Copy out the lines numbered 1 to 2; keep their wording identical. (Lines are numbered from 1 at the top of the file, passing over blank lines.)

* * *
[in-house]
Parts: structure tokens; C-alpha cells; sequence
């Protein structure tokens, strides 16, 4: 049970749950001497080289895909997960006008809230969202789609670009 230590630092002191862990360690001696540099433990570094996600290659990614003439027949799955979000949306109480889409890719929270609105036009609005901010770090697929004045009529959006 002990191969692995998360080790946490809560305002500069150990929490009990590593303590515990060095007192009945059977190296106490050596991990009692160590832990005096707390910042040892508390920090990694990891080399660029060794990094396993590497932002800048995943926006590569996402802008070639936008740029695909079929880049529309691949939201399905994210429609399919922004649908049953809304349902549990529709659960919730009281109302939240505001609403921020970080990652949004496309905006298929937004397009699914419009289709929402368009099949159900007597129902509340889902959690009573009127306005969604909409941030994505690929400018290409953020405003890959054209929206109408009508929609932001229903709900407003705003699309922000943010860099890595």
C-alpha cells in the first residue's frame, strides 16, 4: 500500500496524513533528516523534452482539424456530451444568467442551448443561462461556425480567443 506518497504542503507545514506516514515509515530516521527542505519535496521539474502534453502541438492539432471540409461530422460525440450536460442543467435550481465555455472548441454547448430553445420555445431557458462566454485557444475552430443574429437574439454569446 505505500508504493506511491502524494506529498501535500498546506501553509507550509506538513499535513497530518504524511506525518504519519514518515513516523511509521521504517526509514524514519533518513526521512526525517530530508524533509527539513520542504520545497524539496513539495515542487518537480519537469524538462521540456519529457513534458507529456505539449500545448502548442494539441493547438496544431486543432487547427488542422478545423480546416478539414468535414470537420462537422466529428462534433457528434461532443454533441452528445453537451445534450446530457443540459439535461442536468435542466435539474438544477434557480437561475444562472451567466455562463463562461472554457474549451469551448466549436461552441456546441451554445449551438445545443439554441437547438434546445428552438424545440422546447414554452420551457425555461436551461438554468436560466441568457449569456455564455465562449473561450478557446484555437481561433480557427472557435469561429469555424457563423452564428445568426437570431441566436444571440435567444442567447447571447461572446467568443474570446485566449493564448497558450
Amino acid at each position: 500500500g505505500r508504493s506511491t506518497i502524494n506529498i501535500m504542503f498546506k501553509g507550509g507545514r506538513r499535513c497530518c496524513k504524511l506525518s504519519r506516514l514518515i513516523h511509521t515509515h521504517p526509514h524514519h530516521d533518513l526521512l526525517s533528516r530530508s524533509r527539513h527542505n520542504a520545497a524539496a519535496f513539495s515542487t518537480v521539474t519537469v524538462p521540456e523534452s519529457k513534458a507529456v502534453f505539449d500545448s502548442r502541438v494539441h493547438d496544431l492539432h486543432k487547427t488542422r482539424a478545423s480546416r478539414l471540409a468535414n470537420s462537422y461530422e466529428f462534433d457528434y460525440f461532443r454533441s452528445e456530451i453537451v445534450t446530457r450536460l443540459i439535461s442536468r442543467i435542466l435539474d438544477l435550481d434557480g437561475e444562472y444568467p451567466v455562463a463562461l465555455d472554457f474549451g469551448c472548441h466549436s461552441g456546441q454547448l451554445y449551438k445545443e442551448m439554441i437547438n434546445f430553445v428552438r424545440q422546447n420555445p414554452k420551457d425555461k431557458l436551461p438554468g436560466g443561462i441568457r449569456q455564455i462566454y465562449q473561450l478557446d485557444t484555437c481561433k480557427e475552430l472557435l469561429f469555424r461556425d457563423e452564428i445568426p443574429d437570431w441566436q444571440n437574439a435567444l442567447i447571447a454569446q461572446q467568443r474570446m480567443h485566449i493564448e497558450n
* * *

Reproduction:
[in-house]
Parts: structure tokens; C-alpha cells; sequence